Religion makes economic sense


As bowls of salad and balsamic dressing get passed around the cafeteria-style tables in Swift Common Room, the lunchtime group members, mostly Divinity School professors and students, make introductions, joking and guessing each other’s denominations.

It sounds like typical banter at the Div School’s Wednesday lunch series. Less commonplace within these walls, however, is the talk’s topic: economics. Which is why speaker Luigi Zingales, abandoning his $4 vegetarian meal to discuss religion’s impact on economic attitudes, concedes up front: Religion “is not our area of expertise. We should give up.”

The admission earns laughs before Zingales, the Robert C. McCormack professor of entrepreneurship and finance, continues, explaining his team’s approach: “Mostly we can draw correlations.” Using data from the World Values Survey, a collection of questionnaires on values and beliefs, the researchers examined attitudes toward equality and incentives, private and government ownership, and competition. They even found some links between religiosity and support of the free-market system.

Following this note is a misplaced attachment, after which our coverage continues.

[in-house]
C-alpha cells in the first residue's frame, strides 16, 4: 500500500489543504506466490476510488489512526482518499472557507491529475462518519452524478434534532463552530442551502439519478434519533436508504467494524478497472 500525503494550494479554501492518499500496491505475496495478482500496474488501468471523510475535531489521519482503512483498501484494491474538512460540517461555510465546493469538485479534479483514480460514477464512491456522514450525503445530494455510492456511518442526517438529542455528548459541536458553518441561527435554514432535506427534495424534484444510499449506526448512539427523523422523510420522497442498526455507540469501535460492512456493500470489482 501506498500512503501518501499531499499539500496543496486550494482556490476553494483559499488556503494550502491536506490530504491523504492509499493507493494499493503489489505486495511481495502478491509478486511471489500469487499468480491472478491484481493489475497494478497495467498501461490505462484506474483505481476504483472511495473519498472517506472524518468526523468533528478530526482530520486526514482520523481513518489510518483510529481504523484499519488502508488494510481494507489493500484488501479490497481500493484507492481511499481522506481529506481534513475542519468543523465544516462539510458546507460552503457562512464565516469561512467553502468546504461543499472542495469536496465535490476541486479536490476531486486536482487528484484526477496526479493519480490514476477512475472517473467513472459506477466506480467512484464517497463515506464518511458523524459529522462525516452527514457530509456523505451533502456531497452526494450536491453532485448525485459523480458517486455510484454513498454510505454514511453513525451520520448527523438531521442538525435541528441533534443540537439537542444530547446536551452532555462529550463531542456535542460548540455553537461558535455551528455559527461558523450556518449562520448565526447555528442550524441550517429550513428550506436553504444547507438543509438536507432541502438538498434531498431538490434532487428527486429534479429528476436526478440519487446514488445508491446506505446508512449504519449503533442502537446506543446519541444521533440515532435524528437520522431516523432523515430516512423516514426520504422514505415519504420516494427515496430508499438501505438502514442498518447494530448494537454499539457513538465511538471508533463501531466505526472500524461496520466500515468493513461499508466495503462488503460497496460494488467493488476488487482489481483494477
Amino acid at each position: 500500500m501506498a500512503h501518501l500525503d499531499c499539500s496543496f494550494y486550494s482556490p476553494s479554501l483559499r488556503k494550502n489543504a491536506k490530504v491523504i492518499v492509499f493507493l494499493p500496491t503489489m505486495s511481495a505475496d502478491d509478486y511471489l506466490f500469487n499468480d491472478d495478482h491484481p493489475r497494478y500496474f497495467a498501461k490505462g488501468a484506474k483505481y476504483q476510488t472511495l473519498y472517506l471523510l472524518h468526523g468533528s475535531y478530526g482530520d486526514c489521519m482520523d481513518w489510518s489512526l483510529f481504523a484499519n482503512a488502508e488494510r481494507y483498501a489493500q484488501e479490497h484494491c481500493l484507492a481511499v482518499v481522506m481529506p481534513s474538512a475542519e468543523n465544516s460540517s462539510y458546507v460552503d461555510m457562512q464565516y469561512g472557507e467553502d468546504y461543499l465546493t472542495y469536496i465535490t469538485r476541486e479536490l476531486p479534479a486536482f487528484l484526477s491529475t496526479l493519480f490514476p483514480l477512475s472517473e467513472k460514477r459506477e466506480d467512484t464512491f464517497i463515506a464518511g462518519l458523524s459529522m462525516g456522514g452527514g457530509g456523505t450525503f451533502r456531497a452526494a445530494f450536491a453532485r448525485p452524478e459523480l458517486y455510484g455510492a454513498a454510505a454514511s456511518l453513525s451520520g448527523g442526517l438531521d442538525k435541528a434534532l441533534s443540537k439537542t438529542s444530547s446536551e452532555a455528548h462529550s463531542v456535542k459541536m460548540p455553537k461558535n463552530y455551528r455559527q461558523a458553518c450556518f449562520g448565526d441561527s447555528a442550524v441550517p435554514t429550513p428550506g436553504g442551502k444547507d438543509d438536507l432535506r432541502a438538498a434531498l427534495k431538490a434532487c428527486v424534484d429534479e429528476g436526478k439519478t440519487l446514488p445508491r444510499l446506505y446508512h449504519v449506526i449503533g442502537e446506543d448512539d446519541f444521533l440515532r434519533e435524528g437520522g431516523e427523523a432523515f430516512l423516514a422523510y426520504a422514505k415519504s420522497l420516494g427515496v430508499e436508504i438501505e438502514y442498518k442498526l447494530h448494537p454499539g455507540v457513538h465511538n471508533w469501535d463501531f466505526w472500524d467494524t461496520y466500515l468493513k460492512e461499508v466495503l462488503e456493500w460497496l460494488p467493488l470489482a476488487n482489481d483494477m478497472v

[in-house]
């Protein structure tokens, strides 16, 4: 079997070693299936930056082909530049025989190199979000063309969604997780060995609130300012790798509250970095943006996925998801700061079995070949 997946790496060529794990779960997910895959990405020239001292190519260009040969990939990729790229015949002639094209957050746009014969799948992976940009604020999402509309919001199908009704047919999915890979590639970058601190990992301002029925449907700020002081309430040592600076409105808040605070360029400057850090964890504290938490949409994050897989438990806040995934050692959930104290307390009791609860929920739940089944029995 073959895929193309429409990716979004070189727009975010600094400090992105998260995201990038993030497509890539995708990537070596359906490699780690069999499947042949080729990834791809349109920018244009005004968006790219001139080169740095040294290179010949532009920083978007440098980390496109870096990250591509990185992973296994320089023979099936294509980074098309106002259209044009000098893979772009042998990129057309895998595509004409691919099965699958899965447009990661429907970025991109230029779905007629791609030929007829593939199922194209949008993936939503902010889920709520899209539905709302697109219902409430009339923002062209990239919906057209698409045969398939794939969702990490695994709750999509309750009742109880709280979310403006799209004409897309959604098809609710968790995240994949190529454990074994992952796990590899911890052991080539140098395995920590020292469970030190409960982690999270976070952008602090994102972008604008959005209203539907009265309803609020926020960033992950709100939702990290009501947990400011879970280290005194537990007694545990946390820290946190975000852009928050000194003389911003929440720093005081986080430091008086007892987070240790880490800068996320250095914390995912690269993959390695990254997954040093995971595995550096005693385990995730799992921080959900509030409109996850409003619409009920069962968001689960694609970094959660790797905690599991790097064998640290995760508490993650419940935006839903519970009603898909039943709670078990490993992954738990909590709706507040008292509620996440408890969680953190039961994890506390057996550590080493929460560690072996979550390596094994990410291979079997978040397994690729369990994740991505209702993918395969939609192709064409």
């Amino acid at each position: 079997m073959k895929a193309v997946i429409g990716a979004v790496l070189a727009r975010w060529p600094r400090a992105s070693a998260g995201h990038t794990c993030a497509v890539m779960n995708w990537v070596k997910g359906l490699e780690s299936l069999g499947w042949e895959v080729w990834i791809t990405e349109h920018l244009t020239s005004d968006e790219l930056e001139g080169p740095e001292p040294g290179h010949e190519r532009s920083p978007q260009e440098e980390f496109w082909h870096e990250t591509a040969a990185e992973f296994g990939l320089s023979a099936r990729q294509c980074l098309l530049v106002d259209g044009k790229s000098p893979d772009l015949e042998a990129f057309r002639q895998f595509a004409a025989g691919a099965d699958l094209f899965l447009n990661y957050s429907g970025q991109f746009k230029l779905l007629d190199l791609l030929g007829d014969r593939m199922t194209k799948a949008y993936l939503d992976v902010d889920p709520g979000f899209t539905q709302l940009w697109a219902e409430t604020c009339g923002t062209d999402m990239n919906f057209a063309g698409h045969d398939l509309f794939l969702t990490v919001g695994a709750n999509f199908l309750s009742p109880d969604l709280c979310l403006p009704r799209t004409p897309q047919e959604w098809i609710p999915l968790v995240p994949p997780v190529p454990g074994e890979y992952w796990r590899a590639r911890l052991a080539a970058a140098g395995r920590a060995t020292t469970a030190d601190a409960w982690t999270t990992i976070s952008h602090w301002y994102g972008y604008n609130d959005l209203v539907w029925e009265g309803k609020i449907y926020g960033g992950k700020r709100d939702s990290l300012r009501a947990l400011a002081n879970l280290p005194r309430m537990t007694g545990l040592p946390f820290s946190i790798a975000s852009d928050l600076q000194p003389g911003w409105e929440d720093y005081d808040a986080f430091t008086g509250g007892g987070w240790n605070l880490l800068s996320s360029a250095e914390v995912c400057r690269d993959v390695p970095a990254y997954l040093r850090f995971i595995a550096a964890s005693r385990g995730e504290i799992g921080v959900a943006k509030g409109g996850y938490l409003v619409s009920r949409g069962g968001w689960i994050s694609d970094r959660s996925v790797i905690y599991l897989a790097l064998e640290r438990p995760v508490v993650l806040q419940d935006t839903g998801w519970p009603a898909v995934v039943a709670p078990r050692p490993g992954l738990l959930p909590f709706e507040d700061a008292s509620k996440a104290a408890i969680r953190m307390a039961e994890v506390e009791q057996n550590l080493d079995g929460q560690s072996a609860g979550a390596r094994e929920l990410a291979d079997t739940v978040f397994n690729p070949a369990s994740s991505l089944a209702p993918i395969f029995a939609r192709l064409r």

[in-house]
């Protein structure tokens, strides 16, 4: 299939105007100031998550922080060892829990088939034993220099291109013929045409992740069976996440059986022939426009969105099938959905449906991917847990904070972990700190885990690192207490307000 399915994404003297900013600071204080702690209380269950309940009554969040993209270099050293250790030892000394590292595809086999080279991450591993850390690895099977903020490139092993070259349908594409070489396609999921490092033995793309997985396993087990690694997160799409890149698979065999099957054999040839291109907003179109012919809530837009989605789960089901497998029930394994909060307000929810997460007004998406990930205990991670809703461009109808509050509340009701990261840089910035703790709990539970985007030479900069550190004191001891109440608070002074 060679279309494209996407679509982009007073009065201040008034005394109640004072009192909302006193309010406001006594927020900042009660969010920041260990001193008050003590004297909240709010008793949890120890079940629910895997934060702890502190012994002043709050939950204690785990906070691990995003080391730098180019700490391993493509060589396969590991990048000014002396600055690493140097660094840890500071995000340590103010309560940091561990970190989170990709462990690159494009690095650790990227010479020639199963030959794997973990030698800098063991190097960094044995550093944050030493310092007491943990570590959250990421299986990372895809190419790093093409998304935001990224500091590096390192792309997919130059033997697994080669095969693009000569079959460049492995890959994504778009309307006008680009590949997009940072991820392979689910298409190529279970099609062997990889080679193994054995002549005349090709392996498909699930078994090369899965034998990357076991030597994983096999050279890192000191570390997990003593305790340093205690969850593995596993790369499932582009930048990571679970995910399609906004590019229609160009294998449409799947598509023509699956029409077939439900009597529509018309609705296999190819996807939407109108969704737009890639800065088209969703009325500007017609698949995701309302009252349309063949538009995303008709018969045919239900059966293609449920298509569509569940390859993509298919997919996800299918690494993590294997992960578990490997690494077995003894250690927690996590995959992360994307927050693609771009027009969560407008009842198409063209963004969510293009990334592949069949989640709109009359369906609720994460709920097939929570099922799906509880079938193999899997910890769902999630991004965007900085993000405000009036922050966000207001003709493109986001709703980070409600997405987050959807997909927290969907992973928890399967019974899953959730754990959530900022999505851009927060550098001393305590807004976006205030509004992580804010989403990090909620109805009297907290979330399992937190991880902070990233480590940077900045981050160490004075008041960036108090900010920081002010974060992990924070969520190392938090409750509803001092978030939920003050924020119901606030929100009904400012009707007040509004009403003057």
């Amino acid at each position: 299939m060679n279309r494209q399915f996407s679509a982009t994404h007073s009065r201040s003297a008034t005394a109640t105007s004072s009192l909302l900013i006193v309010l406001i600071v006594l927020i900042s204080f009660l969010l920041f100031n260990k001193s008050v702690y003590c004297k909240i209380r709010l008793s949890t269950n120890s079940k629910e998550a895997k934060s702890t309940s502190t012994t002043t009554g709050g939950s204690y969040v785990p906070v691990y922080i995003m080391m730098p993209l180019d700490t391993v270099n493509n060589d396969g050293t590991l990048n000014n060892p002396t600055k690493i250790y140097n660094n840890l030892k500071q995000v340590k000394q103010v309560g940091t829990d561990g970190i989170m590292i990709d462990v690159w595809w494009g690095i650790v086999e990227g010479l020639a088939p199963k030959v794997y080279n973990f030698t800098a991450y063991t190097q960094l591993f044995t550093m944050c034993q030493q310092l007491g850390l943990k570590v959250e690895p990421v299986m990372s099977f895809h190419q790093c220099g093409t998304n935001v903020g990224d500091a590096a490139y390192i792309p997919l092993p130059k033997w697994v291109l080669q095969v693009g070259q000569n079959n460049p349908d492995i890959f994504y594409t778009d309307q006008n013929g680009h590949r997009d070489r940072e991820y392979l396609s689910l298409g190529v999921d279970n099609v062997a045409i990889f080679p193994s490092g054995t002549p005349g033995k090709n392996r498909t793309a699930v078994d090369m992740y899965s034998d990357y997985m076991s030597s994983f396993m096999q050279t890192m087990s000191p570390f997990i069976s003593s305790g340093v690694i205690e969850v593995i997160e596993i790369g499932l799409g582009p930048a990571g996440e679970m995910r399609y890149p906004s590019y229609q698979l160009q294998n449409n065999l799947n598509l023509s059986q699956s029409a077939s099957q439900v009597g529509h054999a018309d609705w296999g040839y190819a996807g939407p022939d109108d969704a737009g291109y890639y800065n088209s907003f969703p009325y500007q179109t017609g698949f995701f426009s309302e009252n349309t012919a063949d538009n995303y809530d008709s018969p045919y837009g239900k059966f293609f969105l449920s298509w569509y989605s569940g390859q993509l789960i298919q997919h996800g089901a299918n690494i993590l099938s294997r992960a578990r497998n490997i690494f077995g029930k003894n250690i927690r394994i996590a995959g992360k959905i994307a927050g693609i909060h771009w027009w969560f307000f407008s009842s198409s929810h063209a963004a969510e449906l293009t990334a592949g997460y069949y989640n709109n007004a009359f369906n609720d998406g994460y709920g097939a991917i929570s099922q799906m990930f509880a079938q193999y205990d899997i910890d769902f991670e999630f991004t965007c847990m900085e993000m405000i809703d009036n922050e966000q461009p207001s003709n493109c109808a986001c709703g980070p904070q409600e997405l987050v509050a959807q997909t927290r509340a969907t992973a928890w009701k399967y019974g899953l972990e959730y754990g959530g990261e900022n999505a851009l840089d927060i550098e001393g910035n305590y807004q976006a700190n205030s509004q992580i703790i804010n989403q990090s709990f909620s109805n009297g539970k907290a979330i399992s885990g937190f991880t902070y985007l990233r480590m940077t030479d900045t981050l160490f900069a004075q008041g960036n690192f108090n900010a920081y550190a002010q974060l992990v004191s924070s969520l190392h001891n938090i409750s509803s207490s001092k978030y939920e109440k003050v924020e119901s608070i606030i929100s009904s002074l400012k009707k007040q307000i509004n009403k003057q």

Religion, he argues, is good for economic development, meaning churchgoers are generally more promarket. Among religions, he says, Muslims are more pro-state and antimarket; Christians and Buddhists are less pro-state and more promarket.

While Zingales calls the level of interest in the study “overwhelming,” he has moved on to new projects, including a look at cultural biases in economic exchange. Further analysis of the religion findings will have to wait. “Actually,” he says to the crowd of 50, “this is more for you guys to do.”


October 8, 2004